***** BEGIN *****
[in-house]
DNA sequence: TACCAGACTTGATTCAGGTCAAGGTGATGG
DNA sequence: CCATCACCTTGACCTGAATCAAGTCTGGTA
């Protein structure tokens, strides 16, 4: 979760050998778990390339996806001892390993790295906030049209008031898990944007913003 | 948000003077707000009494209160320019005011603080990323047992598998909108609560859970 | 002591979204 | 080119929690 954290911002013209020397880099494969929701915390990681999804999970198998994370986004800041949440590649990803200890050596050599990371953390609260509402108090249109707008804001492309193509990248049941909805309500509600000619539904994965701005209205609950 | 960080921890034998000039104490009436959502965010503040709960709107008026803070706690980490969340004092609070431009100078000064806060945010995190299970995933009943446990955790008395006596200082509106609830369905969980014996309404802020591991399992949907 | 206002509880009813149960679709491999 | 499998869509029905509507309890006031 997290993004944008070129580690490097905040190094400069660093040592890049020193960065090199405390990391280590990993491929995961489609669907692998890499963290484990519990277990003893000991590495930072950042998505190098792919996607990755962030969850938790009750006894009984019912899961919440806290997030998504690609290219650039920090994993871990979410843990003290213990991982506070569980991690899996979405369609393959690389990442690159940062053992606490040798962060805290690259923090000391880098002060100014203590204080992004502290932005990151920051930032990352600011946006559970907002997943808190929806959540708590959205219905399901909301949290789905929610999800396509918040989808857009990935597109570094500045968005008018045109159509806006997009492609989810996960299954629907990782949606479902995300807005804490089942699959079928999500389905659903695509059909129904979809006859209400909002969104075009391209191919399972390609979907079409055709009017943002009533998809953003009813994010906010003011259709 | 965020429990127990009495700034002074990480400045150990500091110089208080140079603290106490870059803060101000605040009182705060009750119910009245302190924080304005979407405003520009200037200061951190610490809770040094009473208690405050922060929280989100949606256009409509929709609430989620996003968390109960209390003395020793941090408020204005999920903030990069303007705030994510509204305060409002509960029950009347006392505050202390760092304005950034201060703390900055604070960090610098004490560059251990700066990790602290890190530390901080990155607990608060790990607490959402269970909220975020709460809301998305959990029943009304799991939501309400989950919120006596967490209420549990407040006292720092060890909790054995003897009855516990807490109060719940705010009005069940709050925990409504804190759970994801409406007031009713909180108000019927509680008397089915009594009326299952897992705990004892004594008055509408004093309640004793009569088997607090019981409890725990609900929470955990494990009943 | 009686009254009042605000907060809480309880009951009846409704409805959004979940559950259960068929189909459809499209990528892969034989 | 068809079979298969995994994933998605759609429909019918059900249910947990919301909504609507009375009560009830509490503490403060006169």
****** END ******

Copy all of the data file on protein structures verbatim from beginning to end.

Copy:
[in-house]
DNA sequence: TACCAGACTTGATTCAGGTCAAGGTGATGG
DNA sequence: CCATCACCTTGACCTGAATCAAGTCTGGTA
């Protein structure tokens, strides 16, 4: 979760050998778990390339996806001892390993790295906030049209008031898990944007913003 | 948000003077707000009494209160320019005011603080990323047992598998909108609560859970 | 002591979204 | 080119929690 954290911002013209020397880099494969929701915390990681999804999970198998994370986004800041949440590649990803200890050596050599990371953390609260509402108090249109707008804001492309193509990248049941909805309500509600000619539904994965701005209205609950 | 960080921890034998000039104490009436959502965010503040709960709107008026803070706690980490969340004092609070431009100078000064806060945010995190299970995933009943446990955790008395006596200082509106609830369905969980014996309404802020591991399992949907 | 206002509880009813149960679709491999 | 499998869509029905509507309890006031 997290993004944008070129580690490097905040190094400069660093040592890049020193960065090199405390990391280590990993491929995961489609669907692998890499963290484990519990277990003893000991590495930072950042998505190098792919996607990755962030969850938790009750006894009984019912899961919440806290997030998504690609290219650039920090994993871990979410843990003290213990991982506070569980991690899996979405369609393959690389990442690159940062053992606490040798962060805290690259923090000391880098002060100014203590204080992004502290932005990151920051930032990352600011946006559970907002997943808190929806959540708590959205219905399901909301949290789905929610999800396509918040989808857009990935597109570094500045968005008018045109159509806006997009492609989810996960299954629907990782949606479902995300807005804490089942699959079928999500389905659903695509059909129904979809006859209400909002969104075009391209191919399972390609979907079409055709009017943002009533998809953003009813994010906010003011259709 | 965020429990127990009495700034002074990480400045150990500091110089208080140079603290106490870059803060101000605040009182705060009750119910009245302190924080304005979407405003520009200037200061951190610490809770040094009473208690405050922060929280989100949606256009409509929709609430989620996003968390109960209390003395020793941090408020204005999920903030990069303007705030994510509204305060409002509960029950009347006392505050202390760092304005950034201060703390900055604070960090610098004490560059251990700066990790602290890190530390901080990155607990608060790990607490959402269970909220975020709460809301998305959990029943009304799991939501309400989950919120006596967490209420549990407040006292720092060890909790054995003897009855516990807490109060719940705010009005069940709050925990409504804190759970994801409406007031009713909180108000019927509680008397089915009594009326299952897992705990004892004594008055509408004093309640004793009569088997607090019981409890725990609900929470955990494990009943 | 009686009254009042605000907060809480309880009951009846409704409805959004979940559950259960068929189909459809499209990528892969034989 | 068809079979298969995994994933998605759609429909019918059900249910947990919301909504609507009375009560009830509490503490403060006169």